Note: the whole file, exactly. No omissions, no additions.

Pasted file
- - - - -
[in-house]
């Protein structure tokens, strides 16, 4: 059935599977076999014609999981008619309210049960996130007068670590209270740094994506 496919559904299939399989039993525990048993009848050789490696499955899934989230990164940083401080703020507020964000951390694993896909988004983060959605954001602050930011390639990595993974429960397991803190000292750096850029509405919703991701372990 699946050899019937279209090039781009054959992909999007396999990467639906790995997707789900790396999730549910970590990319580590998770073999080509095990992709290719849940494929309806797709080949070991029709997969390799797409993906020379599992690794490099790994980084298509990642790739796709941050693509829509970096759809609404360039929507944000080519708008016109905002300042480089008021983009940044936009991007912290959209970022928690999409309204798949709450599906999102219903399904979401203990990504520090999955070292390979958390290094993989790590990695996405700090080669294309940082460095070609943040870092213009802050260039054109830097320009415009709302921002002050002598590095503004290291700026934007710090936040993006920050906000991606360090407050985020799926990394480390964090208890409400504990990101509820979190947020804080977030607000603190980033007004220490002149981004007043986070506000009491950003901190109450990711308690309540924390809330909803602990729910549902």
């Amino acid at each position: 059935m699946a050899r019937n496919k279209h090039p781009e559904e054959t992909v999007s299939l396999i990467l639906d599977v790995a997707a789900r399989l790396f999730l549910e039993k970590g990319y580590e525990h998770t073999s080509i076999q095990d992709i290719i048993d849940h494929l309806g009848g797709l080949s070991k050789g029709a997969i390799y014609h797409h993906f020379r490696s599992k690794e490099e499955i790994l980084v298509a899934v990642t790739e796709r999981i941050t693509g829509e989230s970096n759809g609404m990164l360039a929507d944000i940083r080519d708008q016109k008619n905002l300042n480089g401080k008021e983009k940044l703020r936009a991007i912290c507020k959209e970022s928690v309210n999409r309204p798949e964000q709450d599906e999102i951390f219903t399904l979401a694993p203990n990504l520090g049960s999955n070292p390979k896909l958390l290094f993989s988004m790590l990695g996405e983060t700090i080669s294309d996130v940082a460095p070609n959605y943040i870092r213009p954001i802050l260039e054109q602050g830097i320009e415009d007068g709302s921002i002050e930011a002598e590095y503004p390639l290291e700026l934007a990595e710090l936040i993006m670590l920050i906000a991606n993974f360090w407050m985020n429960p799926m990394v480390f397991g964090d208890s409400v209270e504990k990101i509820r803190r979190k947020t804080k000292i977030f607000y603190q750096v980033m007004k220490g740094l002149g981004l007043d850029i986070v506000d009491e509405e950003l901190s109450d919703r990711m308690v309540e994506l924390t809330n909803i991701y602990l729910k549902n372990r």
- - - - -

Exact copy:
[in-house]
């Protein structure tokens, strides 16, 4: 059935599977076999014609999981008619309210049960996130007068670590209270740094994506 496919559904299939399989039993525990048993009848050789490696499955899934989230990164940083401080703020507020964000951390694993896909988004983060959605954001602050930011390639990595993974429960397991803190000292750096850029509405919703991701372990 699946050899019937279209090039781009054959992909999007396999990467639906790995997707789900790396999730549910970590990319580590998770073999080509095990992709290719849940494929309806797709080949070991029709997969390799797409993906020379599992690794490099790994980084298509990642790739796709941050693509829509970096759809609404360039929507944000080519708008016109905002300042480089008021983009940044936009991007912290959209970022928690999409309204798949709450599906999102219903399904979401203990990504520090999955070292390979958390290094993989790590990695996405700090080669294309940082460095070609943040870092213009802050260039054109830097320009415009709302921002002050002598590095503004290291700026934007710090936040993006920050906000991606360090407050985020799926990394480390964090208890409400504990990101509820979190947020804080977030607000603190980033007004220490002149981004007043986070506000009491950003901190109450990711308690309540924390809330909803602990729910549902």
């Amino acid at each position: 059935m699946a050899r019937n496919k279209h090039p781009e559904e054959t992909v999007s299939l396999i990467l639906d599977v790995a997707a789900r399989l790396f999730l549910e039993k970590g990319y580590e525990h998770t073999s080509i076999q095990d992709i290719i048993d849940h494929l309806g009848g797709l080949s070991k050789g029709a997969i390799y014609h797409h993906f020379r490696s599992k690794e490099e499955i790994l980084v298509a899934v990642t790739e796709r999981i941050t693509g829509e989230s970096n759809g609404m990164l360039a929507d944000i940083r080519d708008q016109k008619n905002l300042n480089g401080k008021e983009k940044l703020r936009a991007i912290c507020k959209e970022s928690v309210n999409r309204p798949e964000q709450d599906e999102i951390f219903t399904l979401a694993p203990n990504l520090g049960s999955n070292p390979k896909l958390l290094f993989s988004m790590l990695g996405e983060t700090i080669s294309d996130v940082a460095p070609n959605y943040i870092r213009p954001i802050l260039e054109q602050g830097i320009e415009d007068g709302s921002i002050e930011a002598e590095y503004p390639l290291e700026l934007a990595e710090l936040i993006m670590l920050i906000a991606n993974f360090w407050m985020n429960p799926m990394v480390f397991g964090d208890s409400v209270e504990k990101i509820r803190r979190k947020t804080k000292i977030f607000y603190q750096v980033m007004k220490g740094l002149g981004l007043d850029i986070v506000d009491e509405e950003l901190s109450d919703r990711m308690v309540e994506l924390t809330n909803i991701y602990l729910k549902n372990r």